Rob Cressy: What I love about Barstool is that you guys are the anti-traditional media company; a company that you can have a beer with, literally. You invested heavy in original video, live-streaming, podcasting, blogging, and a great example of a new channel was during the Super Bowl with Barstool rundown of live on Comedy Central showing great ratings for 18 to 35 year old male demographic. So, take us into your plans of conquer of the world. What’s the future of Barstool? What does it look like?
Erika Nardini: Barstool is definitely anti-establishment, and that’s probably, actually the best way to describe the best people at Barstool, they are anti-establishment. I really said it, what our strategy is is to continue to grow the engagement that we have with the audiences we have now, to be able to create deeper relationships with “Stoolies”, to be in more places where they spend time and to bring unique content there. So, this year it’s been an incredible run; we are having success, we are seeing results, we are having fun, we are experimenting, we are doing things that we have never done before in our own way. And, you started to see that last September, when we really invested in Facebook Live and live video. Three months later we were live on Sirius with our first time on the radio and we created Barstool Radio. A month after that we were on television, at the Super Bowl. The month after that we did our first pay-per-view. So you’re starting to see us do different types of content in different places, and also to be on other people’s air besides our own, whether that’s Facebook, whether it’s SnapChat, whether it’s Instagram, and Twitter obviously, TV, radio. So you’re starting to see us in far more places and you’ll continue to see that.
Brian Cristiano: I am curious if there is any channel or specific execution that you are looking at this year that sticks out to you more than the others.
Erika Nardini: I think Barstool has a turn of IP, and I spend a lot of time thinking about that. What are the right places and what’s the right business arrangement for that IP. We just did our first pay-per-view as I mentioned, and I found it fascinating. And I want to go way deeper on that. I am interested in television, I am interested in podcasting, where we have a huge strength, I would argue that we are the most formidable creators of podcasts out there. So, to me the medium is less the question because we know we can create audio content, we can create live content, we do a great job of creating video content. Our heritage is obviously in text and blog. We can do cartoons: Nomo is one of our most talented guys, like Barstool Shorts or some of the funniest pieces of content that come out of Barstool. So for me what’s most interesting is: where do Barstool fans want to find us? How do they want to engage with us on those media? And where do we do the best job? Where are we most interesting and compelling? And what’s cool about being a company our size, what’s cool about having a really cool partner like the Chernin Group is we are still really experimental in how we look at all those platforms.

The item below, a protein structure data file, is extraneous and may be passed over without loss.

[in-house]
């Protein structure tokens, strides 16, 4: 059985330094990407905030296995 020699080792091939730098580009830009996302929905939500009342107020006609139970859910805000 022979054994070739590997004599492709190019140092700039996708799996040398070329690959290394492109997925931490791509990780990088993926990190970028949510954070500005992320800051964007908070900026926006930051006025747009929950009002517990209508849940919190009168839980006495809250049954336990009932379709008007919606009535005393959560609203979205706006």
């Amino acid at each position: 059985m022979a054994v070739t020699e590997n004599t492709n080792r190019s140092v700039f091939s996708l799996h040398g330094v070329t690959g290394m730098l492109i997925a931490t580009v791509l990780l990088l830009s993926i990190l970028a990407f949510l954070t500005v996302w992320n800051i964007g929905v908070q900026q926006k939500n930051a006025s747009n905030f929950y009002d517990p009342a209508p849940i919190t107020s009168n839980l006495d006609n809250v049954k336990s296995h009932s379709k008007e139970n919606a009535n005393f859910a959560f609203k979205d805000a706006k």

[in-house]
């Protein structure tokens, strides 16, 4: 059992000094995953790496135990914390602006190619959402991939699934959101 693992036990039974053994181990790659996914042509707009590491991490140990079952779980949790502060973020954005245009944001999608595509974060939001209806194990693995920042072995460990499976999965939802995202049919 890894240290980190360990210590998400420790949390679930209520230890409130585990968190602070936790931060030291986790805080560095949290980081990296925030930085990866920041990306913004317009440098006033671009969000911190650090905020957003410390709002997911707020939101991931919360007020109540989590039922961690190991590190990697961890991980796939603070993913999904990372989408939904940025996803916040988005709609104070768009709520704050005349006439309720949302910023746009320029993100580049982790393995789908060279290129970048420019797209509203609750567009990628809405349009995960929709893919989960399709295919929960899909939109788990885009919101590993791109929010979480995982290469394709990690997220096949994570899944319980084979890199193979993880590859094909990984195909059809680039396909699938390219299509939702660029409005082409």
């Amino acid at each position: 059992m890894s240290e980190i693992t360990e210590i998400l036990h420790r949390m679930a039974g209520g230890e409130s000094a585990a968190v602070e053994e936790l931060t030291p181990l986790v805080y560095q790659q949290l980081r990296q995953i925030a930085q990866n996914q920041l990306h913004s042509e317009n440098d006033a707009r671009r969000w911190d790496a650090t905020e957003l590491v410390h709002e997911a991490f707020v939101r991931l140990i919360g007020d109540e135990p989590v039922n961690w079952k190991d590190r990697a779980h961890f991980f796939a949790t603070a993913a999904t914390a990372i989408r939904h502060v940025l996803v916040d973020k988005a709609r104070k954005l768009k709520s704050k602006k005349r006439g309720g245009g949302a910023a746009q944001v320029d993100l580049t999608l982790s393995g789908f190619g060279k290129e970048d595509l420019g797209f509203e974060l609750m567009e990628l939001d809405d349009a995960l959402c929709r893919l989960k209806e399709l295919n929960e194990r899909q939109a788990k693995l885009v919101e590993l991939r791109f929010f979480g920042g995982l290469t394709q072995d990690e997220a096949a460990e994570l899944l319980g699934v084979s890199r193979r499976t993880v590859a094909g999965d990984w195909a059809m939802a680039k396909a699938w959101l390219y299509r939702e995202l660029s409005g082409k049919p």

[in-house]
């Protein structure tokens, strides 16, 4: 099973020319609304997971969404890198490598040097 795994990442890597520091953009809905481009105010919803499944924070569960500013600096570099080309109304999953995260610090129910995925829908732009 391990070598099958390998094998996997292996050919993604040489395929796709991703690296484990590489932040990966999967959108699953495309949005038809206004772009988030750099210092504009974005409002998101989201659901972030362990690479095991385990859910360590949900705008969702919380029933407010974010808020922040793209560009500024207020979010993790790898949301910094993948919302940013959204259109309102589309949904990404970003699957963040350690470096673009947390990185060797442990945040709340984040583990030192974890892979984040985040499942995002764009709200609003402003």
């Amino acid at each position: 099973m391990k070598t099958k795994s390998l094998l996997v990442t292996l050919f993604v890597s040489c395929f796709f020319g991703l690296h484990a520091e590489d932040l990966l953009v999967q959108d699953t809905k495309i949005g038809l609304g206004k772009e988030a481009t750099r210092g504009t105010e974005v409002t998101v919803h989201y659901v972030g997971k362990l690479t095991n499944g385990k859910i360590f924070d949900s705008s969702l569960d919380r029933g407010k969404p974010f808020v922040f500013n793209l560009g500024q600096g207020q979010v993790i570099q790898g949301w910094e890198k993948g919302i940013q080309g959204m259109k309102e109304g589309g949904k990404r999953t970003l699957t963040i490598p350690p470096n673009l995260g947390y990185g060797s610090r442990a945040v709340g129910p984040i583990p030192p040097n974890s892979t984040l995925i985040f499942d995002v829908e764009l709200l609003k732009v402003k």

Brian Cristiano: Erika, my last question as we wrap it up, is for the audience that creates content themselves, whether that’s solo entrepreneur, whether that’s college student in sports marketing or sports business starting to get into this world, or even a team that’s creating content for their team. What’s the number one thing that they should look at to create content that actually engages and starts to build solid IP, like barstool has done?
Erika Nardini: That’s a great question. I think a lot of the most special things about barstool is that this is a company , and one of the things I love most is just the history of Barstool and I think Dave created something so phenomenal. I tweeted last night a picture from one of the newspapers where the title was “merge from the brain of El Pres” and it had a bunch of hats on it with bad graphics that said super cool. And the fact that that’s 12 years old, it’s something really unique for us. What I would say to content creators is to have a point of view and to be unafraid in that point of view. The Barstool lesson is to be yourself and to not care what other people think, to not follow what other people say, to not be the trend, to be your own thing. And that would be my first piece of advice. My second piece of advice would be consistency and just frequency; doing something once is okay, doing something repeatedly and getting better and better at it, is really critical. I also think it takes some level of diligence and determination and discipline to create a following. You have got to commission people, but to look for one thing at a particular time and in a particular place, and then the job of the creator is to make someone want it. So, those would be my pieces of advice.
You can follow Erika Nardini on Twitter @EKANardini.